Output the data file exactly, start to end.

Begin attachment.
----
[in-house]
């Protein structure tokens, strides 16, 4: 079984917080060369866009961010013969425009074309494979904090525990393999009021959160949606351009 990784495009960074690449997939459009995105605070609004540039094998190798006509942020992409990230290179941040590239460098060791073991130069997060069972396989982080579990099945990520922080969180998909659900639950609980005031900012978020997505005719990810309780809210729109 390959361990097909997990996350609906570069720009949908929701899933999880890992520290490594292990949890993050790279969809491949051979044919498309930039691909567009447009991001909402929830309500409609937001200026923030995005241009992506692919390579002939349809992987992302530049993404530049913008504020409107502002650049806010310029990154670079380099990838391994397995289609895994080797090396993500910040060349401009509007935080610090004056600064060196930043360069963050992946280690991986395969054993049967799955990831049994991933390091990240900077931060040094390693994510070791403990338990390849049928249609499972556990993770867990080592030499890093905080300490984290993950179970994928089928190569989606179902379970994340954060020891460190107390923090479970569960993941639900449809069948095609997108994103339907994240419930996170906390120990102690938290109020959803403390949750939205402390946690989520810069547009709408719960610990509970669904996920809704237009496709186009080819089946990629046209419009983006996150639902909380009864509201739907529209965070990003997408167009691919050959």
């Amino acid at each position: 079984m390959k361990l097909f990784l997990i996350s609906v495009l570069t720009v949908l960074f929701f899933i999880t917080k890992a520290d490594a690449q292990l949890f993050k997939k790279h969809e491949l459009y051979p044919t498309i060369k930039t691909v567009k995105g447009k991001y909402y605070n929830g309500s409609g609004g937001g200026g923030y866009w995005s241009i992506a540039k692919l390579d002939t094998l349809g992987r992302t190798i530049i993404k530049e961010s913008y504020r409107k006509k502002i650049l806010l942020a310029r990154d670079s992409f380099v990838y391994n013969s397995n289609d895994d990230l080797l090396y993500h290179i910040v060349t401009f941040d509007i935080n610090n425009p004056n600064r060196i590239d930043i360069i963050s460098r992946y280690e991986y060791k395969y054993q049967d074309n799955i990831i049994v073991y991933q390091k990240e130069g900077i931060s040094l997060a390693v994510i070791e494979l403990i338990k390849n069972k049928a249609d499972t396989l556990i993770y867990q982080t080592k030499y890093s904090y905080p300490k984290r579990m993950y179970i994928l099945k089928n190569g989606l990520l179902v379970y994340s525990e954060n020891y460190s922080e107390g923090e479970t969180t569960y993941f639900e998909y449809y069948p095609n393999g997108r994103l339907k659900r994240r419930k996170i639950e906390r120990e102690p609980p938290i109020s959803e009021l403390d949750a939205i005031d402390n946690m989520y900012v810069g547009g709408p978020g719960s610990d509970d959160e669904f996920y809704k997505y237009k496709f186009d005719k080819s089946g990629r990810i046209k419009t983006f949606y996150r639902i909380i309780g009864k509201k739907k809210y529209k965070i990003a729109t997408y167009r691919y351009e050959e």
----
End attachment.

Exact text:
[in-house]
């Protein structure tokens, strides 16, 4: 079984917080060369866009961010013969425009074309494979904090525990393999009021959160949606351009 990784495009960074690449997939459009995105605070609004540039094998190798006509942020992409990230290179941040590239460098060791073991130069997060069972396989982080579990099945990520922080969180998909659900639950609980005031900012978020997505005719990810309780809210729109 390959361990097909997990996350609906570069720009949908929701899933999880890992520290490594292990949890993050790279969809491949051979044919498309930039691909567009447009991001909402929830309500409609937001200026923030995005241009992506692919390579002939349809992987992302530049993404530049913008504020409107502002650049806010310029990154670079380099990838391994397995289609895994080797090396993500910040060349401009509007935080610090004056600064060196930043360069963050992946280690991986395969054993049967799955990831049994991933390091990240900077931060040094390693994510070791403990338990390849049928249609499972556990993770867990080592030499890093905080300490984290993950179970994928089928190569989606179902379970994340954060020891460190107390923090479970569960993941639900449809069948095609997108994103339907994240419930996170906390120990102690938290109020959803403390949750939205402390946690989520810069547009709408719960610990509970669904996920809704237009496709186009080819089946990629046209419009983006996150639902909380009864509201739907529209965070990003997408167009691919050959």
């Amino acid at each position: 079984m390959k361990l097909f990784l997990i996350s609906v495009l570069t720009v949908l960074f929701f899933i999880t917080k890992a520290d490594a690449q292990l949890f993050k997939k790279h969809e491949l459009y051979p044919t498309i060369k930039t691909v567009k995105g447009k991001y909402y605070n929830g309500s409609g609004g937001g200026g923030y866009w995005s241009i992506a540039k692919l390579d002939t094998l349809g992987r992302t190798i530049i993404k530049e961010s913008y504020r409107k006509k502002i650049l806010l942020a310029r990154d670079s992409f380099v990838y391994n013969s397995n289609d895994d990230l080797l090396y993500h290179i910040v060349t401009f941040d509007i935080n610090n425009p004056n600064r060196i590239d930043i360069i963050s460098r992946y280690e991986y060791k395969y054993q049967d074309n799955i990831i049994v073991y991933q390091k990240e130069g900077i931060s040094l997060a390693v994510i070791e494979l403990i338990k390849n069972k049928a249609d499972t396989l556990i993770y867990q982080t080592k030499y890093s904090y905080p300490k984290r579990m993950y179970i994928l099945k089928n190569g989606l990520l179902v379970y994340s525990e954060n020891y460190s922080e107390g923090e479970t969180t569960y993941f639900e998909y449809y069948p095609n393999g997108r994103l339907k659900r994240r419930k996170i639950e906390r120990e102690p609980p938290i109020s959803e009021l403390d949750a939205i005031d402390n946690m989520y900012v810069g547009g709408p978020g719960s610990d509970d959160e669904f996920y809704k997505y237009k496709f186009d005719k080819s089946g990629r990810i046209k419009t983006f949606y996150r639902i909380i309780g009864k509201k739907k809210y529209k965070i990003a729109t997408y167009r691919y351009e050959e």